We’ve just published a paper describing the use of interactive molecular dynamics in virtual reality (iMD-VR) for carrying out flexible protein-ligand docking, demonstrated through experiments carried out docking drug molecules into the binding pockets of trypsin, neuraminidase, and HIV-1 protease.
Our paper “Isness: Using Multi-Person VR to Design Peak Mystical-Type Experiences Comparable to Psychedelics” (doi:10.1145/3313831.3376649 & arxiv.2002.00940) has been recognized with a best paper award at the 2020 ACM CHI Conference on Human Factors in Computing! Less than 1% of all paper submissions receive this award, so it’s really exciting!
The paper describes our efforts adapting “Narupa” (our open source VR software platform) to elicit ‘mystical-type experiences’ comparable to those reported by participants in psychedelic psychotherapy sessions. It builds on a body of work by a number of researchers, including Prof. Roland Griffiths, a psychiatrist and neuroscientist at the Johns Hopkins Centre for Psychedelic & Consciousness Research, who has investigated both naturally occurring & drug-induced ‘mystical type experiences’, and also Dr. Robin Carhart-Harris at the Imperial College Centre for Psychedelic Research, who speculated in a March 2018 paper that psychedelics combined with VR might have therapeutic benefits in a neuro-psychopharmacology context.
We’re hard at work finalizing Narupa2, a massive rewrite of the Narupa VR framework which is pythonic on the back-end, and therefore should be much more customizable by our scientific colleagues. meanwhile enjoy this little a taster of some of the lovely new VR-enabled renderers that you can look forward to!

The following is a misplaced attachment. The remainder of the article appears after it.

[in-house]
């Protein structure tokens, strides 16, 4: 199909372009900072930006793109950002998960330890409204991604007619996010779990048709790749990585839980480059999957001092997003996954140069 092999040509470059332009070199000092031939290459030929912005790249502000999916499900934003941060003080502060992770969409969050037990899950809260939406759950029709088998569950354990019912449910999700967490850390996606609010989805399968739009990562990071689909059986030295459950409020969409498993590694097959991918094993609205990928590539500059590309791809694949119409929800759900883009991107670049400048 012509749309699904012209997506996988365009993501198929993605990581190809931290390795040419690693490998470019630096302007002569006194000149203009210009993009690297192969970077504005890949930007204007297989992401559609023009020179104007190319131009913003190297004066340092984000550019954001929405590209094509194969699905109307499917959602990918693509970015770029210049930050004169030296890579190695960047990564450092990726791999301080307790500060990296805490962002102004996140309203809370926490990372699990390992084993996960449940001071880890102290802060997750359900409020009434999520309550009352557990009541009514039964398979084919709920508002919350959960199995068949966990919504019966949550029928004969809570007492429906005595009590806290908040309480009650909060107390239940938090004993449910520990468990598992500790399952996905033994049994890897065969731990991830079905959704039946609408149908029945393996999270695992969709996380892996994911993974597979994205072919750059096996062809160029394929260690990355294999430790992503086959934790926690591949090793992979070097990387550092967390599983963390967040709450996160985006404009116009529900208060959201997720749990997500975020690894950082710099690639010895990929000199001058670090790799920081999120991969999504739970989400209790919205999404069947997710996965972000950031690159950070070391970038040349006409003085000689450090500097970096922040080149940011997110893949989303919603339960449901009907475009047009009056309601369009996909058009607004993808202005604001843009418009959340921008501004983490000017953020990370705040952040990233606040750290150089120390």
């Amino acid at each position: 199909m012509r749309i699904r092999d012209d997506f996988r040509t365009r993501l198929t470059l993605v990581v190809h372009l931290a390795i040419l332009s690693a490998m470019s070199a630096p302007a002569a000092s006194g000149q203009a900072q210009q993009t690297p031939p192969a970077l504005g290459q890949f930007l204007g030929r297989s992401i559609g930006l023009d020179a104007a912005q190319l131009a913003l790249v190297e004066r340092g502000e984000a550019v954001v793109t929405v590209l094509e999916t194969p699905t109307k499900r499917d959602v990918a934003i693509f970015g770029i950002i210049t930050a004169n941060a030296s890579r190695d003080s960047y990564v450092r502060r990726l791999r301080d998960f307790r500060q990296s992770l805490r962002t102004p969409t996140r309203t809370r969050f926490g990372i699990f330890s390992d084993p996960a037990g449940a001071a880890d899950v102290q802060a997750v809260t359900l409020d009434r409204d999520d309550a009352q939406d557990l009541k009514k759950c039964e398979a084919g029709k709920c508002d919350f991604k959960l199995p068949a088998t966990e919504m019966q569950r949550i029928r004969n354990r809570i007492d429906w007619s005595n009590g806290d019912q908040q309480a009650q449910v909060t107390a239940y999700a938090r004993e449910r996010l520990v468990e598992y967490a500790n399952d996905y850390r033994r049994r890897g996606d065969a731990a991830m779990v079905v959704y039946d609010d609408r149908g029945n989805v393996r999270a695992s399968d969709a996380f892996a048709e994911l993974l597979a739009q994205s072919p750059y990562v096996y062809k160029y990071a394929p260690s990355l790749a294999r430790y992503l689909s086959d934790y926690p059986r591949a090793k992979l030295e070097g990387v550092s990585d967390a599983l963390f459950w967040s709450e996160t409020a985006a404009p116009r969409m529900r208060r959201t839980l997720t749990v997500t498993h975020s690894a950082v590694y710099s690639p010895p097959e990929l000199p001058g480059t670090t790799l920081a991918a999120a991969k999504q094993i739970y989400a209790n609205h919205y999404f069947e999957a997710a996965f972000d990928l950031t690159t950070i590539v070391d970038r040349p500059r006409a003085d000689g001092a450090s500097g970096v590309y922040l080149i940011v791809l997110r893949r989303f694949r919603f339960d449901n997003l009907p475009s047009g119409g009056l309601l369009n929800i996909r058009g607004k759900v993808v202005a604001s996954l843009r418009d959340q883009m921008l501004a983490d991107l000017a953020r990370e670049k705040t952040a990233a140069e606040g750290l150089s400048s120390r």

I’m super excited to announce that the European Research Commision (ERC) has agreed to fund a project which I pitched to them called NANOVR (NANOscale design using Virtual Reality) under their ‘Consolidator Grant’ scheme. The ERC’s generous financial support will commence in summer 2020, enabling us to continue our efforts developing the Narupa VR tools as open source community resources, and carry on exploring all sorts of interesting research applications across domains like biochemistry, materials engineering, and nanoscience!
The rise of machine learning (ML) has created an explosion in the potential strategies which may be used to learn from data in order to make scientific predictions. For physical scientists who wish to apply ML strategies to a particular domain, this has created a bewildering scenario, where it is difficult to make an a priori assessment of what strategy to adopt within a vast space of possibilities.
Really excited to see work by Dr. Simon Bennie featured on the cover of this month’s issue of the Journal of Chemical Education. The paper, which you can access here, outlines how Narupa, our open-source VR-enabled interactive simulation framework, was applied to develop a computational laboratory exercise enabling undergraduate students to better understand the dynamics and interactions that guide drug-protein binding.
In The Doors of Perception, Aldous Huxley recounted his experience taking mescaline under the guidance of the psychiatrist Humphrey Osmond. He wrote how it enabled him to glimpse the intrinsic energetic luminosity of matter: “the miracle, moment by moment, of naked existence… flowers shining with their own inner light and all but quivering under the pressure of the significance with which they were charged… [even] the folds of my grey flannel trousers were charged with Isness.”
“Isness” is our latest VR research project, designed to explore how the Narupa VR tools can be adapted to enable participants to experience the energetic essence of matter, and elicit perceptual responses comparable to psychedelic experiences. You can read more in an open-access paper we’ve just posted to the arXiv!